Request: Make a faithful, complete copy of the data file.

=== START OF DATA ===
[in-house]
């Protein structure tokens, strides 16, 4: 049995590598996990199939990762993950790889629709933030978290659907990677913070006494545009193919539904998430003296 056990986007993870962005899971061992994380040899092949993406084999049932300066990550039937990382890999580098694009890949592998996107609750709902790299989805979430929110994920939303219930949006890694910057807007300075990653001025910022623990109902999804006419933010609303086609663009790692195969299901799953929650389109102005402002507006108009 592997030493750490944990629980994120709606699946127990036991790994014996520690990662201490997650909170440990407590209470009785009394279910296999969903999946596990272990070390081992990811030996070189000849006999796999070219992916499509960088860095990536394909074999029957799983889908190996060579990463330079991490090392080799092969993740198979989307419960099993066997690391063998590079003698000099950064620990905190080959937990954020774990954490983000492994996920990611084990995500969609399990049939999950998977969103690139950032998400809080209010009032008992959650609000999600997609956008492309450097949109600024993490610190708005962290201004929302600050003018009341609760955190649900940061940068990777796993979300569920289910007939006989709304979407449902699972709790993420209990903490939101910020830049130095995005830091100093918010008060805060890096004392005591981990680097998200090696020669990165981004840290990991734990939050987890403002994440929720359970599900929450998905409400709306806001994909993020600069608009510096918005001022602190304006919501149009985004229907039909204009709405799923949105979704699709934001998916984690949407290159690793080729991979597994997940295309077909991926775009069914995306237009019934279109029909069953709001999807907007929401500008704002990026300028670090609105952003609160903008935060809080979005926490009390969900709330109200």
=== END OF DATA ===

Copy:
[in-house]
């Protein structure tokens, strides 16, 4: 049995590598996990199939990762993950790889629709933030978290659907990677913070006494545009193919539904998430003296 056990986007993870962005899971061992994380040899092949993406084999049932300066990550039937990382890999580098694009890949592998996107609750709902790299989805979430929110994920939303219930949006890694910057807007300075990653001025910022623990109902999804006419933010609303086609663009790692195969299901799953929650389109102005402002507006108009 592997030493750490944990629980994120709606699946127990036991790994014996520690990662201490997650909170440990407590209470009785009394279910296999969903999946596990272990070390081992990811030996070189000849006999796999070219992916499509960088860095990536394909074999029957799983889908190996060579990463330079991490090392080799092969993740198979989307419960099993066997690391063998590079003698000099950064620990905190080959937990954020774990954490983000492994996920990611084990995500969609399990049939999950998977969103690139950032998400809080209010009032008992959650609000999600997609956008492309450097949109600024993490610190708005962290201004929302600050003018009341609760955190649900940061940068990777796993979300569920289910007939006989709304979407449902699972709790993420209990903490939101910020830049130095995005830091100093918010008060805060890096004392005591981990680097998200090696020669990165981004840290990991734990939050987890403002994440929720359970599900929450998905409400709306806001994909993020600069608009510096918005001022602190304006919501149009985004229907039909204009709405799923949105979704699709934001998916984690949407290159690793080729991979597994997940295309077909991926775009069914995306237009019934279109029909069953709001999807907007929401500008704002990026300028670090609105952003609160903008935060809080979005926490009390969900709330109200």